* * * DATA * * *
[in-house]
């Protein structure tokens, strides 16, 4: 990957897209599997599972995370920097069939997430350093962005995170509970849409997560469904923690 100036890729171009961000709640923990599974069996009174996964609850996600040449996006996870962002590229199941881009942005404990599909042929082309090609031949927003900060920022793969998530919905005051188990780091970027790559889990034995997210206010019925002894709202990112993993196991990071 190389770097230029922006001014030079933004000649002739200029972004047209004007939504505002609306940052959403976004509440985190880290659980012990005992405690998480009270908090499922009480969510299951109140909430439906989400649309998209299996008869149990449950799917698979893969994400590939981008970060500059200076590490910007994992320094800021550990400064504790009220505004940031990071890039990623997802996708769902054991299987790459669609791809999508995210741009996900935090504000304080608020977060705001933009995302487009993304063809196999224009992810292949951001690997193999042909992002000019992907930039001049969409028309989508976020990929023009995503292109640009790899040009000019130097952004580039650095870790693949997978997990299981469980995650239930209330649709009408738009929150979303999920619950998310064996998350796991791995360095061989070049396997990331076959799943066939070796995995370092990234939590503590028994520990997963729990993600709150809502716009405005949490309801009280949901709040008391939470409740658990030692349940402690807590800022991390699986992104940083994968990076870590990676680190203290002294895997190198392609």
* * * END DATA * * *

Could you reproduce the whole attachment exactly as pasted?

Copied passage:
[in-house]
């Protein structure tokens, strides 16, 4: 990957897209599997599972995370920097069939997430350093962005995170509970849409997560469904923690 100036890729171009961000709640923990599974069996009174996964609850996600040449996006996870962002590229199941881009942005404990599909042929082309090609031949927003900060920022793969998530919905005051188990780091970027790559889990034995997210206010019925002894709202990112993993196991990071 190389770097230029922006001014030079933004000649002739200029972004047209004007939504505002609306940052959403976004509440985190880290659980012990005992405690998480009270908090499922009480969510299951109140909430439906989400649309998209299996008869149990449950799917698979893969994400590939981008970060500059200076590490910007994992320094800021550990400064504790009220505004940031990071890039990623997802996708769902054991299987790459669609791809999508995210741009996900935090504000304080608020977060705001933009995302487009993304063809196999224009992810292949951001690997193999042909992002000019992907930039001049969409028309989508976020990929023009995503292109640009790899040009000019130097952004580039650095870790693949997978997990299981469980995650239930209330649709009408738009929150979303999920619950998310064996998350796991791995360095061989070049396997990331076959799943066939070796995995370092990234939590503590028994520990997963729990993600709150809502716009405005949490309801009280949901709040008391939470409740658990030692349940402690807590800022991390699986992104940083994968990076870590990676680190203290002294895997190198392609």